Focus on Aluminum Fabrication & Solution Providing
3 MIN READ
* GRAPHIC-2019 asset returns: tmsnrt.rs/2jvdmXl (Updates with closing prices)
By Eric Onstad
LONDON, June 10 (Reuters) - Consumer buying and short-covering helped aluminium to bounce on Monday from its lowest since January 2017 after data showed an upswing in exports from top producer China, fuelling worries about oversupply.
Copper and some other industrial metals stabilised on the back of a U.S.-Mexico deal that averted new tariffs and raised hopes of an agreement with China.
China exported 536,000 tonnes of unwrought aluminium in May, up 7.6% from the previous month, while year-to-date shipments have climbed 12.4%.
“Aluminium took a hit after we had higher Chinese exports and the recent drop in energy prices also undermined it,” said Robin Bhar, head of metals research at Societe Generale in London.
Aluminium is the most energy-intensive base metal and Brent crude futures have shed about 10% in the past two weeks.
Traders said that industrial consumers and speculators buying to reverse bearish positions spurred the recovery.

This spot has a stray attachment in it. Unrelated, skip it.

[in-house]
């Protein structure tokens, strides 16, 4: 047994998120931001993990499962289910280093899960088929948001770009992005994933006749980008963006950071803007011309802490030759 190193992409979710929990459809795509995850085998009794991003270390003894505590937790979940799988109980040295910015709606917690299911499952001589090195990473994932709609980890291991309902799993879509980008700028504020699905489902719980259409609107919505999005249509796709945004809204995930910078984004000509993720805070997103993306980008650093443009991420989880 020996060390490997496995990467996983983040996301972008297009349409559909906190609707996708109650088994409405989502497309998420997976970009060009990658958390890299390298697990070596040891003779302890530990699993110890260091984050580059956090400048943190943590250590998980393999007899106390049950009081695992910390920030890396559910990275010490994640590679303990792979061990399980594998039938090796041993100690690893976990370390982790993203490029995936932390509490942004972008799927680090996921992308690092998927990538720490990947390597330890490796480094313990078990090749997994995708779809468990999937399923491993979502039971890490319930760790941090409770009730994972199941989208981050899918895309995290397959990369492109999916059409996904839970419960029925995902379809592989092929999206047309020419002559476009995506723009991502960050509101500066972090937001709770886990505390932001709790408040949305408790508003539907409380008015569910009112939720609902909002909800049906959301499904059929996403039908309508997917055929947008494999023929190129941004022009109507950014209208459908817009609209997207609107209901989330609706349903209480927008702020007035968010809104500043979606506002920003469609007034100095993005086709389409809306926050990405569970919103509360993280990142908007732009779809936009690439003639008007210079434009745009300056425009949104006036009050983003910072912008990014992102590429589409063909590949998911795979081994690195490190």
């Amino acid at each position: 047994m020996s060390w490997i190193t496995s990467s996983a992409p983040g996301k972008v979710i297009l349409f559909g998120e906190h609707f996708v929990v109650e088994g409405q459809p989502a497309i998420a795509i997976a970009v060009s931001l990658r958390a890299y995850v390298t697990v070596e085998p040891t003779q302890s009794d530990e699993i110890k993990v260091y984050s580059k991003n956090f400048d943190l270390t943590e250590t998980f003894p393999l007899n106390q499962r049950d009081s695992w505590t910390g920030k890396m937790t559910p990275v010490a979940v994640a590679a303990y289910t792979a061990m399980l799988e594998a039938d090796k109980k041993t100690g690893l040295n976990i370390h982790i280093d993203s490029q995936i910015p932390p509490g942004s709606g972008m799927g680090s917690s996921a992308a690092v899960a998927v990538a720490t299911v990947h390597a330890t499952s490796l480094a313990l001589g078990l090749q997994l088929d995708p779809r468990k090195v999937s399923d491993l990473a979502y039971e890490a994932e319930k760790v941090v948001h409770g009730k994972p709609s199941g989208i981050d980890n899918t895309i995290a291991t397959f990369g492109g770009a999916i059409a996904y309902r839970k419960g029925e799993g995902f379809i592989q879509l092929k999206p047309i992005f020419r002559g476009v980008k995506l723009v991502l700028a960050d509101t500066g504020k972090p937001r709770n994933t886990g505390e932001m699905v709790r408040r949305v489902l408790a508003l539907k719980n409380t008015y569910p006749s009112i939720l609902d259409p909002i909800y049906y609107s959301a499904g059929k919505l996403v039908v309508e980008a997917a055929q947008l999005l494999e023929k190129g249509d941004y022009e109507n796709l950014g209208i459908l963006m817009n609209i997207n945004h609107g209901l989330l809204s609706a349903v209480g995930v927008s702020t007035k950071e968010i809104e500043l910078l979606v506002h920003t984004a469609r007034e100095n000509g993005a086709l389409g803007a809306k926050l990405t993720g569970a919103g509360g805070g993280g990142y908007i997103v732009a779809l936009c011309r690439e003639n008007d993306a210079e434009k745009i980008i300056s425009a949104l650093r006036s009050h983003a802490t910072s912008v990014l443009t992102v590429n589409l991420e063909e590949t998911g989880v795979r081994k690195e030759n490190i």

Broker Marex Spectron said the net speculative short position for aluminium on the London Metal Exchange (LME) had expanded to 14% of open interest, according to its estimates.
Three-month LME aluminium rose 0.6% to $1,775 a tonne in closing open-outcry activity, having touched $1,752.50, the weakest level since Jan. 11, 2017.
* U.S.-MEXICO: The United States dropped its threat to impose tariffs on Mexico in a deal to combat illegal migration from Central America, helping to calm markets worried about the China-U.S. trade war.
* COPPER TRADE: The Mexico news boosetd LME copper, which gained 1.3% to $5,874 a tonne and seemed to shrug off data showing China’s May imports of the metal were down nearly 11% from the previous month.
“There was a slowdown in imports because there was a lot of supply in the Chinese spot market, and that resulted in the very low premium in the sense that there was no incentive for traders to import copper,” said Helen Lau, analyst at Argonaut Securities in Hong Kong.
* NYRSTAR SMELTER: LME lead jumped 3.1% to close at $1,889 a tonne after Nyrstar said its Port Pirie smelter in Australia would not reopen until the end of June.
Last Thursday lead touched a one-month high when Nyrstar said the smelter, one of the world’s largest for primary lead, had an unexpected outage and was likely to reopen within days.
* PRICES: LME zinc, untraded in closing rings, was bid down 0.4% at $2,475 a tonne while nickel was bid up 0.4% to $11,670 and tin added 0.1% to trade at $19,240.
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